<0.00001

<0.00001

<0.00001

<0.00001

<0.00001

<0.00001

<0.00001

<0.00001

<0.00001

<0.00001

Without low-quality

<0.00001

<0.00001

<0.00001

<0.00001

<0.00001

<0.00001

<0.00001

<0.00001

<0.00001

<0.00001

Previous criteria

<0.00001

<0.00001

<0.00001

<0.00001

<0.00001

<0.00001

<0.00001

<0.00001

<0.00001

<0.00001

Altered criteria

<0.00001

<0.00001

<0.00001

<0.00001

<0.00001

<0.00001

<0.0001

<0.00001

<0.00001

<0.00001

SG: sleeve gastrectomy; RYGB: Roux-en-Y gastric bypass; LAGB: laparoscopic adjustable gastric banding; BPD: biliopancreatic diversion;

Publication bias

Concerning the primary endpoints of weight loss (Egger: 0.002; Begg: 0.003) and diabetic remission (Egger: 0.001; Begg: 0.043), Egger’s test and Begg’s test consistently confirmed the presence of publication bias among the included studies (Supplementary Figure S35). However, by “Trim and Fill” method, the pooled outcomes were mathematically equivalent although 2 trials were added for weight loss (before: P < 0.00001; after: P < 0.0001) and 6 added for diabetic remission (before: P < 0.00001; after: P < 0.0001) (Supplementary Figure S36).

Discussion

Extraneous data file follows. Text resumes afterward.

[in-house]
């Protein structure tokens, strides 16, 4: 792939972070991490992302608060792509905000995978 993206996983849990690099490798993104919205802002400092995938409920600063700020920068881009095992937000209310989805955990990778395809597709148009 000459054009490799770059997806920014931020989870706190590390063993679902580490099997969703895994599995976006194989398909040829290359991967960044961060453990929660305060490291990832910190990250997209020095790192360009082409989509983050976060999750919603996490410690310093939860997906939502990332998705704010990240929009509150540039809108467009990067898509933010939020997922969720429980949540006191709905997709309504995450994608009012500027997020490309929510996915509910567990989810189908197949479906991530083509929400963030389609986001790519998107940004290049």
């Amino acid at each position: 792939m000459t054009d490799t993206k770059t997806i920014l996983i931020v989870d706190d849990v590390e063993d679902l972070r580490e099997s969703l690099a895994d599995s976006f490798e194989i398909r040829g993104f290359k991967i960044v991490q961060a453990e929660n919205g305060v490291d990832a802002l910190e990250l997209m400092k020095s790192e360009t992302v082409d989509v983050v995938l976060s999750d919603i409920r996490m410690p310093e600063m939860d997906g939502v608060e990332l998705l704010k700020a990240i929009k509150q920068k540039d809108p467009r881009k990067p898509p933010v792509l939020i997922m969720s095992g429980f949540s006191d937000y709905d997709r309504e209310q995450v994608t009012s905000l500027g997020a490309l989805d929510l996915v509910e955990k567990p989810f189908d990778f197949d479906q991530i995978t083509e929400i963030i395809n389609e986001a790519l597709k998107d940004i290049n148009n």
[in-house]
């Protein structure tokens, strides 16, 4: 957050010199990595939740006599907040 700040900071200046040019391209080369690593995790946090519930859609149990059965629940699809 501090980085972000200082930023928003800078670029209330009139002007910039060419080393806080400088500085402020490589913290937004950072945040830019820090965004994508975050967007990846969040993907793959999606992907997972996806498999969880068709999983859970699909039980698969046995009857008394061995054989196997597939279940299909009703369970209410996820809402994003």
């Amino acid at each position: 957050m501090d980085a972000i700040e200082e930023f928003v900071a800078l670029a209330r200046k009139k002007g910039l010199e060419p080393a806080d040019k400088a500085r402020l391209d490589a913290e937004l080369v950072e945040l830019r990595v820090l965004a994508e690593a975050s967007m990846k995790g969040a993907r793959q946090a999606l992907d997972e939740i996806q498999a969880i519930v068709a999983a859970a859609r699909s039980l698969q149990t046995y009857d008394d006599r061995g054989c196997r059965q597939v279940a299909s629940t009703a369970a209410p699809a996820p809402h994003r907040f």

Although Golomb et al had retrospectively doubted the dominant role of bariatric surgery at 5-year follow-up [38], its contrastive efficacy against non-surgical interventions remains advantageous according to our pooled analysis, especially concerning the long-term durability of weight loss and hyperglycemic remission. It is experimentally explanatory that physiological adaptation instead of mechanical reconstruction seems to mainly contribute to the prolonged impacts on energy homeostasis. Adaptive gastrointestinal remodeling, neuroendocrine hormone changes, bile acid signaling and gut microbiota adjustment play combined roles in ameliorating metabolic abnormality and sustaining postoperative energy balance [39]. Nevertheless, along with the increasing follow-up period, the cardiovascular improvement has been therapeutically offset among patients undergoing bariatric surgery, which is confirmed by the comparable outcomes of certain endpoints in our pooled analysis (systolic pressure, diastolic pressure, total cholesterol and low-density lipoprotein). Hence, distant benefits of cardiovascular disorders remain controversial following bariatric surgery, despite Gloy et al [4] had convinced surgeons with short-term advantages on cardiovascular indicators. The close interplay between obesity, diabetes and cardiovascular diseases has been extensively investigated [40]. Following improvements on metabolic status, the lowered risk of cardiovascular accidents is relatively comprehensible among patients with short-term period of follow-up. Thus the long-term insignificance on cardiovascular endpoints seems to blame on those mechanisms independent of ameliorated obesity and hyperglycemia. One possible explanation is that except for biliopancreatic diversion, the prevalent surgical styles including sleeve gastrectomy, Roux-en-Y and laparoscopic adjustable gastric banding fail to adequately impose on cholesterol homeostasis than medication of statins, which consequently culminates in angiosclerosis and hypertension. Besides, cardiovascular dysfunctions are easier to be emotionally and genetically affected, which is inappropriate to simply identify it as metabolic comorbidities [41, 42].